Don’t apply to 13 schools. Just. Don’t.


by Avery

I don’t know why I did, or more accurately, I don’t remember how the list got that long. It seemed like, oh, choices are good. The more schools I apply to, the more choices I’ll have about where to go! Well, sort of.

While choices are good, too many choices are not. Not to mention that too many colleges on your list means too many college applications. And too many frickin’ application fees.

For your own sanity, I’d suggest keeping it around seven. It is better to rule out a school early, not to wait until you’ve cried, sweat, and strained over an application. Of course, it’s important to have a balance among the schools on your list between competitive schools and ones to which you will very likely get in.

Keeping your list short(ish) will also make writing your college application essays easier.

So much seems to rest on getting that essay right. It’s one of the only parts of your college application that is personal; the rest is mainly numbers and figures such as your grades and test scores. While it can seem like one of the more stressful components of a college application, it doesn’t have to be. Try to have fun with it (haha)!

Tons of schools use the Common Application, which can be a huge burden off your shoulders when it comes to keeping things organized. The Common Application requires just one essay (of 600 to 1500 words) to be sent to all the schools, though individual schools may require other additional essays.

This essay amounts to a couple of pages, which isn’t really that many pages considering how much the prompts require of you. Given the limited space, you should keep your writing concise and clear.

Despite the brevity required of the essay, the prompts on the Common Application are pretty open-ended, so you’ll have a lot of leeway in tailoring your essay to your life and your experiences. This year’s prompts are the same as last year’s, and include topics of personal failure, challenging ideas you disagree with, your transition from childhood to adulthood, and meaningful places. They ask about you, so you should write about you.

As for content, I’d suggest writing about something that isn’t directly school-related, unless you have something very unique and/or poignant to say about your experience at school. But given that the essay is intended to give an admissions committee more of an idea about what makes you unique, it is more compelling to read about something more personal.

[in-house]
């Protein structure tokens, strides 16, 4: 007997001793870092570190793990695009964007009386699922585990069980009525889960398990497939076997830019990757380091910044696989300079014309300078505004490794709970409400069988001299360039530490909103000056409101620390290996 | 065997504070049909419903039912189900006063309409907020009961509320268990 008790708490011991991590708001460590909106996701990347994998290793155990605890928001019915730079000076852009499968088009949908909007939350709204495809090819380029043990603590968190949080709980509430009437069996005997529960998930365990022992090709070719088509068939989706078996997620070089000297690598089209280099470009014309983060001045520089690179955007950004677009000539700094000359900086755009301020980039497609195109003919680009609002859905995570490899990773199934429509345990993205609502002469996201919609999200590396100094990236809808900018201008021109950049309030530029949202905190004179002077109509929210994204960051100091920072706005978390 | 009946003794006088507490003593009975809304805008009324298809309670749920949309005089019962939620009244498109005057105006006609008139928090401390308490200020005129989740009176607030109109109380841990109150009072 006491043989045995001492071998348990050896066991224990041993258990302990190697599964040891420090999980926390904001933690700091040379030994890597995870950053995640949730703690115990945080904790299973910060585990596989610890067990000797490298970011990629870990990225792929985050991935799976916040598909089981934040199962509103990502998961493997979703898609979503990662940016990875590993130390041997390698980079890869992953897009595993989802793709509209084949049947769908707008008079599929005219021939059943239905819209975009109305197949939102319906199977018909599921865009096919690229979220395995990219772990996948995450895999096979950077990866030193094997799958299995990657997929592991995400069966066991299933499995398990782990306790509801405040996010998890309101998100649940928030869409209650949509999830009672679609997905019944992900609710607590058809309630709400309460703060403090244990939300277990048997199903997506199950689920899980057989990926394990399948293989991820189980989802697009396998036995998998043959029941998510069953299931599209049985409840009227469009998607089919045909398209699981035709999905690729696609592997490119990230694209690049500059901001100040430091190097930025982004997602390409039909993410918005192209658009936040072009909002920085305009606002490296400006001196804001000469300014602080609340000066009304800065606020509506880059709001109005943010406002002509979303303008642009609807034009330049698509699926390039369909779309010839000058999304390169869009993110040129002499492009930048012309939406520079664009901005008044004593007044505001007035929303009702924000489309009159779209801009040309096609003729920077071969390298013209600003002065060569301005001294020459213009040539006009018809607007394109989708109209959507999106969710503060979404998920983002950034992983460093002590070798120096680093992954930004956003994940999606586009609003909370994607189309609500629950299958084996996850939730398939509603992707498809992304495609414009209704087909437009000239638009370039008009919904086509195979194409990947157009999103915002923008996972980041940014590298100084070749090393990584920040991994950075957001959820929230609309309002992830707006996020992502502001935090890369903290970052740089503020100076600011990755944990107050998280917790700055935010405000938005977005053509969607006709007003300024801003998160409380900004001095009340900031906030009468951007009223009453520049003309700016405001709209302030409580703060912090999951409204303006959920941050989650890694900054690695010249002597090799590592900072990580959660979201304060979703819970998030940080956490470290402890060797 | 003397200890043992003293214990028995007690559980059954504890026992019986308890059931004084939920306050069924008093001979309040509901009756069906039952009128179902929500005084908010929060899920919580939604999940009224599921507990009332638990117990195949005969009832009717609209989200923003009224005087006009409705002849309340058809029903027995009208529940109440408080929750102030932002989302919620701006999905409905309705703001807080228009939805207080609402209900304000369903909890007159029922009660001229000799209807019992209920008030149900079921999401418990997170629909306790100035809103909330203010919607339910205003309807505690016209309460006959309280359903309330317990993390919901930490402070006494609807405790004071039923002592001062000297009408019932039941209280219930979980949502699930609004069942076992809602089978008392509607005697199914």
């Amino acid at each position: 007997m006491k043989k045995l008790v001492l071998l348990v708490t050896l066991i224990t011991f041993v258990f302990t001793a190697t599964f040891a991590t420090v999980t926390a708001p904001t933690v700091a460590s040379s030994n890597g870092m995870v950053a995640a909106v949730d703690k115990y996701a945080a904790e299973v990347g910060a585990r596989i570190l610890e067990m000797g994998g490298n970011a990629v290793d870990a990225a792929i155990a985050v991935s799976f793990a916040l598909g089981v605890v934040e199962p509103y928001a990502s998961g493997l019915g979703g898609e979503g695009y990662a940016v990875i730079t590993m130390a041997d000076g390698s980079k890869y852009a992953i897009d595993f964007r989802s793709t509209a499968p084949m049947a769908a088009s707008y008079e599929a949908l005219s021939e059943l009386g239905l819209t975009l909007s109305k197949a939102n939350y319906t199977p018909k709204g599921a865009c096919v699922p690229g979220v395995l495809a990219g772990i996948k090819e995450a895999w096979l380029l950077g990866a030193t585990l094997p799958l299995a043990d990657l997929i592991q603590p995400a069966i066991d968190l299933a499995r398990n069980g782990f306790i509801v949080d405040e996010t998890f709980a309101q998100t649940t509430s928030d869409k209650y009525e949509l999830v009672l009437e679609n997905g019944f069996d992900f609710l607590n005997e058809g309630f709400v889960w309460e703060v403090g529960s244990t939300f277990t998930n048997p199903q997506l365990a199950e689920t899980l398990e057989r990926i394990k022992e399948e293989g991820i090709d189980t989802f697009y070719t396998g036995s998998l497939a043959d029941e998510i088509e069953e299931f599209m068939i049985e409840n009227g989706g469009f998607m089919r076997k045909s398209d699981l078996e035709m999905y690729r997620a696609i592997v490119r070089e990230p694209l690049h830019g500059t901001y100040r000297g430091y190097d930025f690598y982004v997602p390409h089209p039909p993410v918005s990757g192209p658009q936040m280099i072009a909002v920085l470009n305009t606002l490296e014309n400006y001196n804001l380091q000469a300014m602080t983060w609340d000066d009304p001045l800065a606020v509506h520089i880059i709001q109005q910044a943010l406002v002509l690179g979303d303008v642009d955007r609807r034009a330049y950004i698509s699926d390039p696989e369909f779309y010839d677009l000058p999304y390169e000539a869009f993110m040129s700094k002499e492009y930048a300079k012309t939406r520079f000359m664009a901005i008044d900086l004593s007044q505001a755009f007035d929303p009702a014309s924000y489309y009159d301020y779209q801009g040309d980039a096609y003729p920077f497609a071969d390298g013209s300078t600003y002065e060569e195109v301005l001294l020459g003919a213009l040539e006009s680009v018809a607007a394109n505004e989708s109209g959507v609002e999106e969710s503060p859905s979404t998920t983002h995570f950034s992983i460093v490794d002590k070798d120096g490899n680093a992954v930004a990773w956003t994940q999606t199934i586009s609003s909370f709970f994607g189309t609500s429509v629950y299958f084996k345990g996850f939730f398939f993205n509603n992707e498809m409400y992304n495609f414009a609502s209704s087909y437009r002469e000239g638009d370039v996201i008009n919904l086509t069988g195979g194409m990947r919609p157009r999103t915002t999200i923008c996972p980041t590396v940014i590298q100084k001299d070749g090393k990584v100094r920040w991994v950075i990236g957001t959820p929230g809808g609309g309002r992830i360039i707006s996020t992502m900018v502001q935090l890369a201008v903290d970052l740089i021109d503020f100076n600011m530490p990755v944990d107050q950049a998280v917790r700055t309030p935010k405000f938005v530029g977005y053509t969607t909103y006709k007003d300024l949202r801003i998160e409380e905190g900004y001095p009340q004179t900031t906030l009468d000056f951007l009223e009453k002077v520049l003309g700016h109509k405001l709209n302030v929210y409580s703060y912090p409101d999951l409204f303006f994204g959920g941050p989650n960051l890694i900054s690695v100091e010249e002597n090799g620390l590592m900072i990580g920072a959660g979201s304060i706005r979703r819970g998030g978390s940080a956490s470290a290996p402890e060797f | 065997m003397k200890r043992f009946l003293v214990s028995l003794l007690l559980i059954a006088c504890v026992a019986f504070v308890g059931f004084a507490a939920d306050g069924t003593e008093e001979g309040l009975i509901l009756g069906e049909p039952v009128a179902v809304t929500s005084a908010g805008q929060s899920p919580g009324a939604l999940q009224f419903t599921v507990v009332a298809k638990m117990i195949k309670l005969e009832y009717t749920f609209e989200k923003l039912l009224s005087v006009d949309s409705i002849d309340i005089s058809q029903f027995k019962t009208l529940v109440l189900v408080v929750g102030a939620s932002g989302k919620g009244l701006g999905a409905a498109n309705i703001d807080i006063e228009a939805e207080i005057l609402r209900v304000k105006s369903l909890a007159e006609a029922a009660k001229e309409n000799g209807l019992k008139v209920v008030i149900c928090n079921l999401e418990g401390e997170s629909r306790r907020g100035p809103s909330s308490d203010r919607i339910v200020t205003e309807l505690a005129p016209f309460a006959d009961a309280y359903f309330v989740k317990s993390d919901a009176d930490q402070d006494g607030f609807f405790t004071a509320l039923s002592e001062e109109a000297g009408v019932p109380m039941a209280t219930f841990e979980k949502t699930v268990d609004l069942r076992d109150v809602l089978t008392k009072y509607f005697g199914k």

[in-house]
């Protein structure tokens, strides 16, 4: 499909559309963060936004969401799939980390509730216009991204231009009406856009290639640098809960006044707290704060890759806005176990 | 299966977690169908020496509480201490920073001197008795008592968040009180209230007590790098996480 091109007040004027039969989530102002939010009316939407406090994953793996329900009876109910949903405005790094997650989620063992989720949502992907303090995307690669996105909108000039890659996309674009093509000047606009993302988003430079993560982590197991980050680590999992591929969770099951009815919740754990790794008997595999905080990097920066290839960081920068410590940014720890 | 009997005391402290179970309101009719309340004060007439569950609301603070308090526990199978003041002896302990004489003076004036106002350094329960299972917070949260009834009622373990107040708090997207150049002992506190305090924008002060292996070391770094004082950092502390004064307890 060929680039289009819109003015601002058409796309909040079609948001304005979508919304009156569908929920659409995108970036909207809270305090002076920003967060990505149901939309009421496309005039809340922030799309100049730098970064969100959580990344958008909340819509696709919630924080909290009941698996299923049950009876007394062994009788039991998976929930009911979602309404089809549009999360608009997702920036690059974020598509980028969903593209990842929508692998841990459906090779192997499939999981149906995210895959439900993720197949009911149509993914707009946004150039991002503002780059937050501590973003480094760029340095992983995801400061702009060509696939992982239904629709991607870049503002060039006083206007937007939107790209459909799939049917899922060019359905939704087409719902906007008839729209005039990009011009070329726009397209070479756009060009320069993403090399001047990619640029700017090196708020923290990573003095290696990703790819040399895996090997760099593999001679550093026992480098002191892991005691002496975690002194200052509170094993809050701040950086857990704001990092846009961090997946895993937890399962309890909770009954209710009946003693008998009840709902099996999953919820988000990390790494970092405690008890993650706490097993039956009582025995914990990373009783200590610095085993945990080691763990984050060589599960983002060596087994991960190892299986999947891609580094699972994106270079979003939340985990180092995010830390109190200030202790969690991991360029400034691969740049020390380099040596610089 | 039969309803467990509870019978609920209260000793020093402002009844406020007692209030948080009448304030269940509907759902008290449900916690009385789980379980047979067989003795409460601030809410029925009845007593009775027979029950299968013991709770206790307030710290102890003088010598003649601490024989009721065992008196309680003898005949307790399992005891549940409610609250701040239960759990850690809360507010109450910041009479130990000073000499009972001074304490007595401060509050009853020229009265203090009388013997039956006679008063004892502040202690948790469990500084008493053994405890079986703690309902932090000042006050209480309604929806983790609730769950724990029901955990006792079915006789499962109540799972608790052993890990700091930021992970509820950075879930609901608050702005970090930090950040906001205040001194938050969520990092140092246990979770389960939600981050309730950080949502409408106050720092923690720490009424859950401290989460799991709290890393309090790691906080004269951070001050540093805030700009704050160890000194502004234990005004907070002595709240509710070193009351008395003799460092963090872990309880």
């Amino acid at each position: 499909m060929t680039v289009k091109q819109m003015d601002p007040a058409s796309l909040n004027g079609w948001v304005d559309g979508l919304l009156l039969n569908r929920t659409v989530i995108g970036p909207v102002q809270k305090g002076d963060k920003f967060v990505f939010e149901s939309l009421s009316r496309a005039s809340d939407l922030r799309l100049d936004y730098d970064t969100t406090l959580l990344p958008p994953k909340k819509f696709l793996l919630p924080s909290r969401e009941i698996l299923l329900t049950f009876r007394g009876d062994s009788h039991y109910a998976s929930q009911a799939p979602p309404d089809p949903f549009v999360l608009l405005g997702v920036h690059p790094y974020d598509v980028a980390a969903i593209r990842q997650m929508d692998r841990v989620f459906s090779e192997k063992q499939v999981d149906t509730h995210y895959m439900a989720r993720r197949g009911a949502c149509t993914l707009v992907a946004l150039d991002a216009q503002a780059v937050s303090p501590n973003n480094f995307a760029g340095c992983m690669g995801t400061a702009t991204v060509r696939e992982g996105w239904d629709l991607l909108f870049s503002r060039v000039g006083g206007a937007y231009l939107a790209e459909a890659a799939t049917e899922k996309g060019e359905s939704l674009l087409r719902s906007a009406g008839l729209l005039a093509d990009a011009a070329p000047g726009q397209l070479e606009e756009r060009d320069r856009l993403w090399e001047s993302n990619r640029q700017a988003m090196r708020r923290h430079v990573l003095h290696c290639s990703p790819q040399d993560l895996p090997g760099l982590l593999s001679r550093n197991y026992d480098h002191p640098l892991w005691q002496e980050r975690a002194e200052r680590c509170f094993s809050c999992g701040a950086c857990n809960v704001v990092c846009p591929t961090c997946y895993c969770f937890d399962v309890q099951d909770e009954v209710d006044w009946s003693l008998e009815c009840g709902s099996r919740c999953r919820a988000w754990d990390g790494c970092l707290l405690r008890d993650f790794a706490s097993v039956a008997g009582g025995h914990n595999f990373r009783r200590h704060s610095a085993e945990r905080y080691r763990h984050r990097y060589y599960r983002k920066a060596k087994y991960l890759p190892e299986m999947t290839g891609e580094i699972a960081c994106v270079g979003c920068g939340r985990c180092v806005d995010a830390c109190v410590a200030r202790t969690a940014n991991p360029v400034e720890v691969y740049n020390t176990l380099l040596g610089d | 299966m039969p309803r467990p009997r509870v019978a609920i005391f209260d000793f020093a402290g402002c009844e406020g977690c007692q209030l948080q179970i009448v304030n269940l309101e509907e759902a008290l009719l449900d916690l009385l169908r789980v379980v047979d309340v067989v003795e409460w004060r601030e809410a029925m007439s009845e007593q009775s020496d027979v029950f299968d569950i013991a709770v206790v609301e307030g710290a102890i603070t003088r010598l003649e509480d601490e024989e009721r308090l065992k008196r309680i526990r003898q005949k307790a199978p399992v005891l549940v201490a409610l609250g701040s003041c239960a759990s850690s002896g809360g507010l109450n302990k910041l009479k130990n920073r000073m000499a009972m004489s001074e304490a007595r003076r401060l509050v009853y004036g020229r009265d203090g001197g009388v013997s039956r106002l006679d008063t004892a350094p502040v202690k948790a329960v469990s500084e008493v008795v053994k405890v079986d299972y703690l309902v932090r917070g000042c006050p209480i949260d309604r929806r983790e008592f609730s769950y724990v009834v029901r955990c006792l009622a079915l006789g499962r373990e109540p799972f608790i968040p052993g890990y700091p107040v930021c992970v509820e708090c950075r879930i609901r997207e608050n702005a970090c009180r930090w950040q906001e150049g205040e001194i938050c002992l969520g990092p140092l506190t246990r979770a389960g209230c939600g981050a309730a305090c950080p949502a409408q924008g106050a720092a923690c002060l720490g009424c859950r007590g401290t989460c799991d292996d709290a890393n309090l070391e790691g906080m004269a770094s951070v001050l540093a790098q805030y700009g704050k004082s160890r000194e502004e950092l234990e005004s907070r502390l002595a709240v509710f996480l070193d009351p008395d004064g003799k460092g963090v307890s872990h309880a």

When writing, keep your style relaxed but polished. Write like yourself. Don’t overuse a thesaurus, but make sure you use proper grammar, spelling, and appropriate language for an academic setting. Use colorful and descriptive language (think about how many essays the admissions committees read…Think about how you can make yours stand out). Also, get feedback from at least three people, and proofread the heck out of your final draft before you send it off!

Tons of colleges have a standard “Why do you want to come here?” type question. Here’s a secret: you really only have to write one, with variance. If you are applying to many similar schools, this is especially true. Maybe you like the size, the availability of research opportunities, and the sweet marching band at all the schools to which you’ve chosen to apply. Once you put these common traits into writing, you’re halfway done. For the rest, state clearly what draws you to each school specifically. Remember to send the right version to the right school!!!

One last thing: a calendar is a great tool for keeping yourself organized with your college apps. Give yourself ample time to get everything done, but also give yourself deadlines and stick to them. Seeing a full list of all you need to do can be daunting, but it’s better than finding “surprise” tasks later!

Okay, here’s the actual last thing: If you need help brainstorming, editing, or whatever else, I’d love to help! Shoot me an email or message and I’ll get back to you soon 🙂 .

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